Should America’s Tech Giants Be Broken Up?

Apple, Amazon, Google, and Facebook may be contributing to the U.S. economy’s most persistent ailments.

As a former tour manager for Bob Dylan and The Band, Jonathan Taplin isn’t your typical academic. Lately, though, he’s been busy writing somber tomes about market shares, monopolies, and online platforms. His conclusion: Amazon.com, Facebook, and Google have become too big and too powerful and, if not stopped, may need to be broken up.

Crazy? Maybe not. Taplin, 70, author of Move Fast and Break Things: How Facebook, Google, and Amazon Cornered Culture and Undermined Democracy, knows digital media, having run the Annenberg Innovation Lab at the University of Southern California. Ten years before YouTube, he founded one of the first video-on-demand streaming services. He also knows media M&A as a former Merrill Lynch investment banker in the 1980s. He says Google is as close to a monopoly as the Bell telephone system was in 1956.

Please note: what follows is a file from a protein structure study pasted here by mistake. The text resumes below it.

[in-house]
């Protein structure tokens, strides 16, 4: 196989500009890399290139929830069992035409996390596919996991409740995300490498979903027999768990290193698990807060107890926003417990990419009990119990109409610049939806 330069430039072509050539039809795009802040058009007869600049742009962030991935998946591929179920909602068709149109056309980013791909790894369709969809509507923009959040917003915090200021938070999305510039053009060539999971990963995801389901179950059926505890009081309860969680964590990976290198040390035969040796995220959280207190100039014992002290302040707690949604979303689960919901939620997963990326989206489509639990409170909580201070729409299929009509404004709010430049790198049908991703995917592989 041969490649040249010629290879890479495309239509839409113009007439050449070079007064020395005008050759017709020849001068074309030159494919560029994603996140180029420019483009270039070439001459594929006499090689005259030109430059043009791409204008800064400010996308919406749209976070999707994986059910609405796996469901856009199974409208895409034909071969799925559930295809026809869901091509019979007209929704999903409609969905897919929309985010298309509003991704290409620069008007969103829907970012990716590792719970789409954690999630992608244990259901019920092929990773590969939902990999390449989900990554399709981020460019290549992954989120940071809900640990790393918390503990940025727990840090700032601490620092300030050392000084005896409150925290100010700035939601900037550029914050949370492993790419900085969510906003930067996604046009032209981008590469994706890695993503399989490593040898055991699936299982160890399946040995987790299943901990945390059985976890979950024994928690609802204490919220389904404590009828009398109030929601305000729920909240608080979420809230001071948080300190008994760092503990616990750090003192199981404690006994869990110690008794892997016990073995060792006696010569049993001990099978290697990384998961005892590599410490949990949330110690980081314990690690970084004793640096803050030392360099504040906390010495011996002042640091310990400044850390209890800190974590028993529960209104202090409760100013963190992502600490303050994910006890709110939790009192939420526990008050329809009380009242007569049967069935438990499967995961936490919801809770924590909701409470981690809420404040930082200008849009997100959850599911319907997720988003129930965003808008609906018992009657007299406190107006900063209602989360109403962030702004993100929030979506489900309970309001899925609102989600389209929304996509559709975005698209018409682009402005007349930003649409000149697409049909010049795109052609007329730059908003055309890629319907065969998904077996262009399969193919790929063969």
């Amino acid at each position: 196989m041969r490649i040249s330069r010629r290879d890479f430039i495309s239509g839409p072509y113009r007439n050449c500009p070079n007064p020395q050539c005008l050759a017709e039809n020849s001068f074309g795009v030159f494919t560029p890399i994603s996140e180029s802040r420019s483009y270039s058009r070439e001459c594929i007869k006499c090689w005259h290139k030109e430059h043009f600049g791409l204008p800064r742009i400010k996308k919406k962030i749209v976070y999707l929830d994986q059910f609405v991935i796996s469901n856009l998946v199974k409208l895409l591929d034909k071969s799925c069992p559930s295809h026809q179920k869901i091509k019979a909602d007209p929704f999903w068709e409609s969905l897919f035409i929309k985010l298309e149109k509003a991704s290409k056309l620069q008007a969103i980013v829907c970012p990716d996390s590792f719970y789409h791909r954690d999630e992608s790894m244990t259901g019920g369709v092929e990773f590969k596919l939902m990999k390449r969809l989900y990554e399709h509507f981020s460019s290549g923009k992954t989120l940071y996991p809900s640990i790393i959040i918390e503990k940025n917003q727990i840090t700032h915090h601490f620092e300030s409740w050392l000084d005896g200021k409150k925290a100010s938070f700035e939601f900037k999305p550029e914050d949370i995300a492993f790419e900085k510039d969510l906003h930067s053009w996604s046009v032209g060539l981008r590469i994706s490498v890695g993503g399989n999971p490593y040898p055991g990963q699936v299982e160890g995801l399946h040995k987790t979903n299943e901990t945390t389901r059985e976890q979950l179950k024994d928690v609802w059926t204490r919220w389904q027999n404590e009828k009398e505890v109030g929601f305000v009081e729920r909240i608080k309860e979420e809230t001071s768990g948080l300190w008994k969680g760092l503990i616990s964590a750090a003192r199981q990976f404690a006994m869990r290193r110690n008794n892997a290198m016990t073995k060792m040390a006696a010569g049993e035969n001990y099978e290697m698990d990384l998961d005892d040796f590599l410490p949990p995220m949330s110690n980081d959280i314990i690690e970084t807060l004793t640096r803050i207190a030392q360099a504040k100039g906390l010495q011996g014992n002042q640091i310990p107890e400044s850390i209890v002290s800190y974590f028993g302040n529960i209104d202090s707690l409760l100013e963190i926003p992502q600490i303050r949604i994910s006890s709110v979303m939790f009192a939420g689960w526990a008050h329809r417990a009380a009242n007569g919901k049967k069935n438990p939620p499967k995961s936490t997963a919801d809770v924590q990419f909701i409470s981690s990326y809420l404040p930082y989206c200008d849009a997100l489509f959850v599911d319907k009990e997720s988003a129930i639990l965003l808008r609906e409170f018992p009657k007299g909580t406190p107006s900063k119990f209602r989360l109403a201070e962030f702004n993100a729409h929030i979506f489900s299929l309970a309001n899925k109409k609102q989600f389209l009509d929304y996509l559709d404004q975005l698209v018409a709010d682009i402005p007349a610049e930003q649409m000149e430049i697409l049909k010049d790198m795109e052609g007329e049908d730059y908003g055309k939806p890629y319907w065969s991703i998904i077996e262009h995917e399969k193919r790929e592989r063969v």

He has a point, judging by market-research figures. Alphabet Inc.’s Google gets about 77 percent of U.S. search advertising revenue. Google and Facebook Inc. together control about 56 percent of the mobile ad market. Amazon takes about 70 percent of all e-book sales and 30 percent of all U.S. e-commerce. Taplin pegs Facebook’s share of mobile social media traffic, including the company’s WhatsApp, Messenger, and Instagram units, at 75 percent.

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